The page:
Course and Slope Rating
A Guide to Understanding What All the Numbers Mean

Understanding Course and Slope Rating

Course Rating is one of the key services that the Maine State Golf Association provides to its member clubs. Although not as visible as the handicap/GHIN service, course ratings go hand-in-hand in assuring that the handicap indexes issued at your club and throughout the state are accurate. We are proud of our teams of volunteers statewide who study the manuals and work to become proficient raters. MSGA staff members also attend national Course Rating calibration seminars to assure that our raters are following the USGA’s best practices and are on the same page with other raters nationwide in their calculations.

The purpose of this page is to tell you more about the Course Rating process. We will explain what happened when your course was rated and how the forms and manuals were reviewed. Our goal is to give you a better understanding of the difference between a USGA Course Rating, Bogey Rating and a Slope Rating. We hope to leave you with an understanding of how all these numbers work together to assure that your members’ handicap indexes are accurate. And finally, we will give you some information that will help you set up your course so that the ratings issued here remain accurate until we visit your club for a future rating.

If you have questions about the information contained here or about your new ratings, please be in touch.

When and how are golf courses rated?

New courses have to be rated again within five years of opening because courses usually make significant changes during the first few years. After that, the USGA requires courses to be rated every ten years. In addition, a course that has undergone significant changes should be rated again.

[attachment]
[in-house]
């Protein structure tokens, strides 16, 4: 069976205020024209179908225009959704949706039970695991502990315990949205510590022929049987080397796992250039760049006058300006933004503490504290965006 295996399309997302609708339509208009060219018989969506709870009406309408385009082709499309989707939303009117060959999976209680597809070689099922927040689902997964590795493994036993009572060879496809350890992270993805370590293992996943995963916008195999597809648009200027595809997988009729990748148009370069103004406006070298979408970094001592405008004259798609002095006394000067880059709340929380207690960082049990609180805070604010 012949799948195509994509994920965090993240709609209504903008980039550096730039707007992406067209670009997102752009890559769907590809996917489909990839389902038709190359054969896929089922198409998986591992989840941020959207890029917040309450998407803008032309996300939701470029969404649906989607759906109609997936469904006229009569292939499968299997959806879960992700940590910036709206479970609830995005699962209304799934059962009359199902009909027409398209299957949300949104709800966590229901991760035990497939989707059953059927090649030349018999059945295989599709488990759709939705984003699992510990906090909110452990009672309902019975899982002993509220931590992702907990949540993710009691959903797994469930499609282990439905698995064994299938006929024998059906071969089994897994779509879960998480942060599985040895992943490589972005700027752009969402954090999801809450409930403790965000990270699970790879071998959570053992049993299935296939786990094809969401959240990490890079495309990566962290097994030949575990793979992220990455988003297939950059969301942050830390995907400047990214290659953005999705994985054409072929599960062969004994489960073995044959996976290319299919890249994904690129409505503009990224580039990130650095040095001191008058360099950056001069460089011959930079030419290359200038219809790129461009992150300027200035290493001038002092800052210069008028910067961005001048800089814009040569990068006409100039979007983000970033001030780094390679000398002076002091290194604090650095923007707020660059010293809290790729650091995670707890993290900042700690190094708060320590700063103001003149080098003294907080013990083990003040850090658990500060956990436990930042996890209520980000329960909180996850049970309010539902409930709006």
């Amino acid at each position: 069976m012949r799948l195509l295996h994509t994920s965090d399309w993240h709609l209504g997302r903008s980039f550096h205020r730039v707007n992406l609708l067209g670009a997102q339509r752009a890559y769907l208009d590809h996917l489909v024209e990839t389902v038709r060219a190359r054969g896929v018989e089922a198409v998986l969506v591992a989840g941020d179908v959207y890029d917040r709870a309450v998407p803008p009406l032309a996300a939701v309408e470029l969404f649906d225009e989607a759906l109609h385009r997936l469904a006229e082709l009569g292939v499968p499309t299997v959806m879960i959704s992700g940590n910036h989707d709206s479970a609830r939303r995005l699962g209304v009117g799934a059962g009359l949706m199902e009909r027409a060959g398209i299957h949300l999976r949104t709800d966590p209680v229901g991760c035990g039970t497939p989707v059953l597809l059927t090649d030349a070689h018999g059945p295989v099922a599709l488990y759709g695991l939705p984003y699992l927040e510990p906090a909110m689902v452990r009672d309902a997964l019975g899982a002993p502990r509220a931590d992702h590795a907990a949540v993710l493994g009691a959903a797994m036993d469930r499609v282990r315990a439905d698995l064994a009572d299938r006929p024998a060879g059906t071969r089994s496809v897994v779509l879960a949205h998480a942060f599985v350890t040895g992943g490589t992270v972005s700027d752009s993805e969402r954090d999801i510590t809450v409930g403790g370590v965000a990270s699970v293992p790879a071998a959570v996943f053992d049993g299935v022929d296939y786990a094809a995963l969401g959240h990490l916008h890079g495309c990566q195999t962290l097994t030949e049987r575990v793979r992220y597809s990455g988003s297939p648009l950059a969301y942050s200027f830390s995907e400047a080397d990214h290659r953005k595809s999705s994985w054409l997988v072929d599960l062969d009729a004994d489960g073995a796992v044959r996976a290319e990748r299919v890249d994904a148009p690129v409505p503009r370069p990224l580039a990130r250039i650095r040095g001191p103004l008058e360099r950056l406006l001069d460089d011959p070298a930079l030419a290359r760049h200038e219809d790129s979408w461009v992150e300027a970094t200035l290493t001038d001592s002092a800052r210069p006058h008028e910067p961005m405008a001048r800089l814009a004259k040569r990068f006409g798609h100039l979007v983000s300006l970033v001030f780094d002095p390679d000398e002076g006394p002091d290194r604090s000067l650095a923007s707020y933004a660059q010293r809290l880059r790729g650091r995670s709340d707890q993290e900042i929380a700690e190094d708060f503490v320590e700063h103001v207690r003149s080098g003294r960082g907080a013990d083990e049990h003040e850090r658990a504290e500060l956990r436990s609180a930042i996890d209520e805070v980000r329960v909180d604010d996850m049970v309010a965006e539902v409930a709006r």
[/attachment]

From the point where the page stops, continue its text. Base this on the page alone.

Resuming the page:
So how are golf courses actually rated? Each hole is rated individually. Contrary to what many golfers believe, the ratings are based largely on mathematical calculations as opposed to subjective judgments. Ninety-five percent of the calculations are based on measurements taken while going around the golf course. While each hole is rated in 14 different categories, the most important by far is yardage, starting with how far the average player is expected to hit his tee shot. According to the USGA guidelines, the scratch golfer hits his tee shot 250 yards and can reach a 470 yard hole in two shots. The bogey golfer’s tee shot goes 200 yards and he can reach a 370 yard hole in two shots. (The comparable numbers for women are: scratch 210/400 and bogey – 150/280) From these guidelines the landing areas can be determined and the rating team can take their measurements. The raters then ascertain the width of the fairway, the proximity of obstacles such as bunkers, out-of-bounds, water, heavy rough or trees and the seriousness of the obstacles. The topography of the landing area is also viewed. Basically anything that confronts the player is gauged for its potential effect on the shot.